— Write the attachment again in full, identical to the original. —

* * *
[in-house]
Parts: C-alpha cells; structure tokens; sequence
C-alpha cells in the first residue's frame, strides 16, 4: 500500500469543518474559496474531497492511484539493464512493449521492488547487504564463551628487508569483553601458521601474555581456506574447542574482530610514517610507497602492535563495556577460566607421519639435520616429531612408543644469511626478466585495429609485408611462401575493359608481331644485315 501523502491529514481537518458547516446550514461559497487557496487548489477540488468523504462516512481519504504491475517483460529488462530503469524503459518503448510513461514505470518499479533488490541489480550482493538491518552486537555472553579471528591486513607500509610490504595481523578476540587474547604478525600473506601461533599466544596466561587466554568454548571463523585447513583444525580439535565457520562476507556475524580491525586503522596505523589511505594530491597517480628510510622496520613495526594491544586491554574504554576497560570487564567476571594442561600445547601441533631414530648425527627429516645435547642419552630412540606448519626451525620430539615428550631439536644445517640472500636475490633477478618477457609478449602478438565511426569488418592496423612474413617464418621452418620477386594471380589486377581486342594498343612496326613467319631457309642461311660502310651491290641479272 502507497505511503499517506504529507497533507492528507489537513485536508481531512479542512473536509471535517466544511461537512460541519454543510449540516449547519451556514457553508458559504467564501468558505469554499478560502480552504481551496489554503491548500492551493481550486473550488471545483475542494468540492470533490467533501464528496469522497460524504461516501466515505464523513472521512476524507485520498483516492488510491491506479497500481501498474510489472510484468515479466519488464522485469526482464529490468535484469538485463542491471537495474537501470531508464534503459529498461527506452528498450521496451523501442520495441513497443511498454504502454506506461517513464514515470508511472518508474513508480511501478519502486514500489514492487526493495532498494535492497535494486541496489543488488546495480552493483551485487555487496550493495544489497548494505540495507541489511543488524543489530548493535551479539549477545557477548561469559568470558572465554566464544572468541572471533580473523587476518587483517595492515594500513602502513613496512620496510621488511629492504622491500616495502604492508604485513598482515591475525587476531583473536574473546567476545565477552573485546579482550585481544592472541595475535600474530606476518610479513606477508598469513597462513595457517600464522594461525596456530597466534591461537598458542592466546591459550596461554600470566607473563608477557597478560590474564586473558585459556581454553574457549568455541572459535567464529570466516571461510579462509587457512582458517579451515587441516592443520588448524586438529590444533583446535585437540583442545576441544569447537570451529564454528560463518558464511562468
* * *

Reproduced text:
[in-house]
Parts: C-alpha cells; structure tokens; sequence
C-alpha cells in the first residue's frame, strides 16, 4: 500500500469543518474559496474531497492511484539493464512493449521492488547487504564463551628487508569483553601458521601474555581456506574447542574482530610514517610507497602492535563495556577460566607421519639435520616429531612408543644469511626478466585495429609485408611462401575493359608481331644485315 501523502491529514481537518458547516446550514461559497487557496487548489477540488468523504462516512481519504504491475517483460529488462530503469524503459518503448510513461514505470518499479533488490541489480550482493538491518552486537555472553579471528591486513607500509610490504595481523578476540587474547604478525600473506601461533599466544596466561587466554568454548571463523585447513583444525580439535565457520562476507556475524580491525586503522596505523589511505594530491597517480628510510622496520613495526594491544586491554574504554576497560570487564567476571594442561600445547601441533631414530648425527627429516645435547642419552630412540606448519626451525620430539615428550631439536644445517640472500636475490633477478618477457609478449602478438565511426569488418592496423612474413617464418621452418620477386594471380589486377581486342594498343612496326613467319631457309642461311660502310651491290641479272 502507497505511503499517506504529507497533507492528507489537513485536508481531512479542512473536509471535517466544511461537512460541519454543510449540516449547519451556514457553508458559504467564501468558505469554499478560502480552504481551496489554503491548500492551493481550486473550488471545483475542494468540492470533490467533501464528496469522497460524504461516501466515505464523513472521512476524507485520498483516492488510491491506479497500481501498474510489472510484468515479466519488464522485469526482464529490468535484469538485463542491471537495474537501470531508464534503459529498461527506452528498450521496451523501442520495441513497443511498454504502454506506461517513464514515470508511472518508474513508480511501478519502486514500489514492487526493495532498494535492497535494486541496489543488488546495480552493483551485487555487496550493495544489497548494505540495507541489511543488524543489530548493535551479539549477545557477548561469559568470558572465554566464544572468541572471533580473523587476518587483517595492515594500513602502513613496512620496510621488511629492504622491500616495502604492508604485513598482515591475525587476531583473536574473546567476545565477552573485546579482550585481544592472541595475535600474530606476518610479513606477508598469513597462513595457517600464522594461525596456530597466534591461537598458542592466546591459550596461554600470566607473563608477557597478560590474564586473558585459556581454553574457549568455541572459535567464529570466516571461510579462509587457512582458517579451515587441516592443520588448524586438529590444533583446535585437540583442545576441544569447537570451529564454528560463518558464511562468